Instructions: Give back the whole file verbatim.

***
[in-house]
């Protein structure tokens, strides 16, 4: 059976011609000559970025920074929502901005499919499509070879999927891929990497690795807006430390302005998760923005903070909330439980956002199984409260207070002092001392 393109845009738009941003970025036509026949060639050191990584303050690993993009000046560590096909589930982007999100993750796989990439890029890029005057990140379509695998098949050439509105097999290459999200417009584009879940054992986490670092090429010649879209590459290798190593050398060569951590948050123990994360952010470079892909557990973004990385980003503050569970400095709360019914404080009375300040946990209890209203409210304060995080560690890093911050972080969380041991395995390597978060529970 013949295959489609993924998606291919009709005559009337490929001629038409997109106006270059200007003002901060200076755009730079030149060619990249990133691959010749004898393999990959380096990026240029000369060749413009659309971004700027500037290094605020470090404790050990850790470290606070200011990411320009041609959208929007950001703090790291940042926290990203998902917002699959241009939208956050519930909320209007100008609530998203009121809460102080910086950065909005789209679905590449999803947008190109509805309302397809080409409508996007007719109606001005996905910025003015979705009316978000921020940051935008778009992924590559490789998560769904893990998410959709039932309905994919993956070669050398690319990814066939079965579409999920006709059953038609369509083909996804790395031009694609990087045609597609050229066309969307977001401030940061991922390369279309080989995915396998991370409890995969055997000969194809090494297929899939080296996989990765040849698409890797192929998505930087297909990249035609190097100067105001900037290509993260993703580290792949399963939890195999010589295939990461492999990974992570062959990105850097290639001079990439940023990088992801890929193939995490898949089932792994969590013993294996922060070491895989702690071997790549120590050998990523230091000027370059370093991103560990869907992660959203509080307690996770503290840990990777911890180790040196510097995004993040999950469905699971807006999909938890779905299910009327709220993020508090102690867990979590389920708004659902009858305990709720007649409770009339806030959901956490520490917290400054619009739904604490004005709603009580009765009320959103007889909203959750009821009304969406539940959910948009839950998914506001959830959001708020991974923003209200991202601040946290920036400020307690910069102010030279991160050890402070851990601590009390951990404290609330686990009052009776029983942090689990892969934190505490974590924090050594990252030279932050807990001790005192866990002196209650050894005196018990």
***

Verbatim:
[in-house]
């Protein structure tokens, strides 16, 4: 059976011609000559970025920074929502901005499919499509070879999927891929990497690795807006430390302005998760923005903070909330439980956002199984409260207070002092001392 393109845009738009941003970025036509026949060639050191990584303050690993993009000046560590096909589930982007999100993750796989990439890029890029005057990140379509695998098949050439509105097999290459999200417009584009879940054992986490670092090429010649879209590459290798190593050398060569951590948050123990994360952010470079892909557990973004990385980003503050569970400095709360019914404080009375300040946990209890209203409210304060995080560690890093911050972080969380041991395995390597978060529970 013949295959489609993924998606291919009709005559009337490929001629038409997109106006270059200007003002901060200076755009730079030149060619990249990133691959010749004898393999990959380096990026240029000369060749413009659309971004700027500037290094605020470090404790050990850790470290606070200011990411320009041609959208929007950001703090790291940042926290990203998902917002699959241009939208956050519930909320209007100008609530998203009121809460102080910086950065909005789209679905590449999803947008190109509805309302397809080409409508996007007719109606001005996905910025003015979705009316978000921020940051935008778009992924590559490789998560769904893990998410959709039932309905994919993956070669050398690319990814066939079965579409999920006709059953038609369509083909996804790395031009694609990087045609597609050229066309969307977001401030940061991922390369279309080989995915396998991370409890995969055997000969194809090494297929899939080296996989990765040849698409890797192929998505930087297909990249035609190097100067105001900037290509993260993703580290792949399963939890195999010589295939990461492999990974992570062959990105850097290639001079990439940023990088992801890929193939995490898949089932792994969590013993294996922060070491895989702690071997790549120590050998990523230091000027370059370093991103560990869907992660959203509080307690996770503290840990990777911890180790040196510097995004993040999950469905699971807006999909938890779905299910009327709220993020508090102690867990979590389920708004659902009858305990709720007649409770009339806030959901956490520490917290400054619009739904604490004005709603009580009765009320959103007889909203959750009821009304969406539940959910948009839950998914506001959830959001708020991974923003209200991202601040946290920036400020307690910069102010030279991160050890402070851990601590009390951990404290609330686990009052009776029983942090689990892969934190505490974590924090050594990252030279932050807990001790005192866990002196209650050894005196018990």